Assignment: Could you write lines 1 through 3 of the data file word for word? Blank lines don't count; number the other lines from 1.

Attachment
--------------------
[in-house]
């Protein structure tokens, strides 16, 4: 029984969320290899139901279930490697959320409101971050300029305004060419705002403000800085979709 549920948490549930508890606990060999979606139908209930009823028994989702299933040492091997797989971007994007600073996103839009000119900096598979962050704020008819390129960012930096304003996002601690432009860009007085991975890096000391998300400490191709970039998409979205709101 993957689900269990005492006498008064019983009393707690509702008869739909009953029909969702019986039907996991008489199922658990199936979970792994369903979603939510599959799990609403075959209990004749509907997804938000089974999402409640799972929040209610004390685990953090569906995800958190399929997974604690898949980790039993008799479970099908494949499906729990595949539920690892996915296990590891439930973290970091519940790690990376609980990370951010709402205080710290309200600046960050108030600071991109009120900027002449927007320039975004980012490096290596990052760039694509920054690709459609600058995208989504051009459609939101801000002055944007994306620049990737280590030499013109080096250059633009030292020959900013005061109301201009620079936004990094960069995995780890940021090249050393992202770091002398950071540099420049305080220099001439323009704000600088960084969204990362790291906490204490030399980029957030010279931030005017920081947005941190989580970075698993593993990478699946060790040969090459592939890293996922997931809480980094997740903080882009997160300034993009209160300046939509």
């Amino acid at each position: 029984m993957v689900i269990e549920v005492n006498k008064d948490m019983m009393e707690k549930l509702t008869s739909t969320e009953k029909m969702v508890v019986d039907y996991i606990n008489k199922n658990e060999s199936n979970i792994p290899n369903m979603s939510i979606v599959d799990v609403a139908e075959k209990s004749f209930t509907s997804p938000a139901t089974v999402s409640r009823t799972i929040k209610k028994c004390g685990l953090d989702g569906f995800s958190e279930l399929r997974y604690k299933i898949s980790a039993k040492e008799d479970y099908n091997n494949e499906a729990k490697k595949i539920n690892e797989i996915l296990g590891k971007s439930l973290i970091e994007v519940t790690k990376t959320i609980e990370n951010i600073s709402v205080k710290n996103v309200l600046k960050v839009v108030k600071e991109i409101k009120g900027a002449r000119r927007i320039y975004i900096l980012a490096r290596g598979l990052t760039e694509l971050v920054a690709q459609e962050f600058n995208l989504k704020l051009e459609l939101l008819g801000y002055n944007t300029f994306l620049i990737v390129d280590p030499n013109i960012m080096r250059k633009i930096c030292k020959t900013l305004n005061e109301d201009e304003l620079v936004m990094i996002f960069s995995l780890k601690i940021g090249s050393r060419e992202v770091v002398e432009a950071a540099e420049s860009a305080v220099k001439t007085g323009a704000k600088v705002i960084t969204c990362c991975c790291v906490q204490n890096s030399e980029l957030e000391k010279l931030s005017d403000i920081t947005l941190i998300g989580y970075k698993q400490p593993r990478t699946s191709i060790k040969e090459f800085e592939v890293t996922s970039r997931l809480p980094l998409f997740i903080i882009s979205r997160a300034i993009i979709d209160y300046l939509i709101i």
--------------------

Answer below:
[in-house]
């Protein structure tokens, strides 16, 4: 029984969320290899139901279930490697959320409101971050300029305004060419705002403000800085979709 549920948490549930508890606990060999979606139908209930009823028994989702299933040492091997797989971007994007600073996103839009000119900096598979962050704020008819390129960012930096304003996002601690432009860009007085991975890096000391998300400490191709970039998409979205709101 993957689900269990005492006498008064019983009393707690509702008869739909009953029909969702019986039907996991008489199922658990199936979970792994369903979603939510599959799990609403075959209990004749509907997804938000089974999402409640799972929040209610004390685990953090569906995800958190399929997974604690898949980790039993008799479970099908494949499906729990595949539920690892996915296990590891439930973290970091519940790690990376609980990370951010709402205080710290309200600046960050108030600071991109009120900027002449927007320039975004980012490096290596990052760039694509920054690709459609600058995208989504051009459609939101801000002055944007994306620049990737280590030499013109080096250059633009030292020959900013005061109301201009620079936004990094960069995995780890940021090249050393992202770091002398950071540099420049305080220099001439323009704000600088960084969204990362790291906490204490030399980029957030010279931030005017920081947005941190989580970075698993593993990478699946060790040969090459592939890293996922997931809480980094997740903080882009997160300034993009209160300046939509």
């Amino acid at each position: 029984m993957v689900i269990e549920v005492n006498k008064d948490m019983m009393e707690k549930l509702t008869s739909t969320e009953k029909m969702v508890v019986d039907y996991i606990n008489k199922n658990e060999s199936n979970i792994p290899n369903m979603s939510i979606v599959d799990v609403a139908e075959k209990s004749f209930t509907s997804p938000a139901t089974v999402s409640r009823t799972i929040k209610k028994c004390g685990l953090d989702g569906f995800s958190e279930l399929r997974y604690k299933i898949s980790a039993k040492e008799d479970y099908n091997n494949e499906a729990k490697k595949i539920n690892e797989i996915l296990g590891k971007s439930l973290i970091e994007v519940t790690k990376t959320i609980e990370n951010i600073s709402v205080k710290n996103v309200l600046k960050v839009v108030k600071e991109i409101k009120g900027a002449r000119r927007i320039y975004i900096l980012a490096r290596g598979l990052t760039e694509l971050v920054a690709q459609e962050f600058n995208l989504k704020l051009e459609l939101l008819g801000y002055n944007t300029f994306l620049i990737v390129d280590p030499n013109i960012m080096r250059k633009i930096c030292k020959t900013l305004n005061e109301d201009e304003l620079v936004m990094i996002f960069s995995l780890k601690i940021g090249s050393r060419e992202v770091v002398e432009a950071a540099e420049s860009a305080v220099k001439t007085g323009a704000k600088v705002i960084t969204c990362c991975c790291v906490q204490n890096s030399e980029l957030e000391k010279l931030s005017d403000i920081t947005l941190i998300g989580y970075k698993q400490p593993r990478t699946s191709i060790k040969e090459f800085e592939v890293t996922s970039r997931l809480p980094l998409f997740i903080i882009s979205r997160a300034i993009i979709d209160y300046l939509i709101i």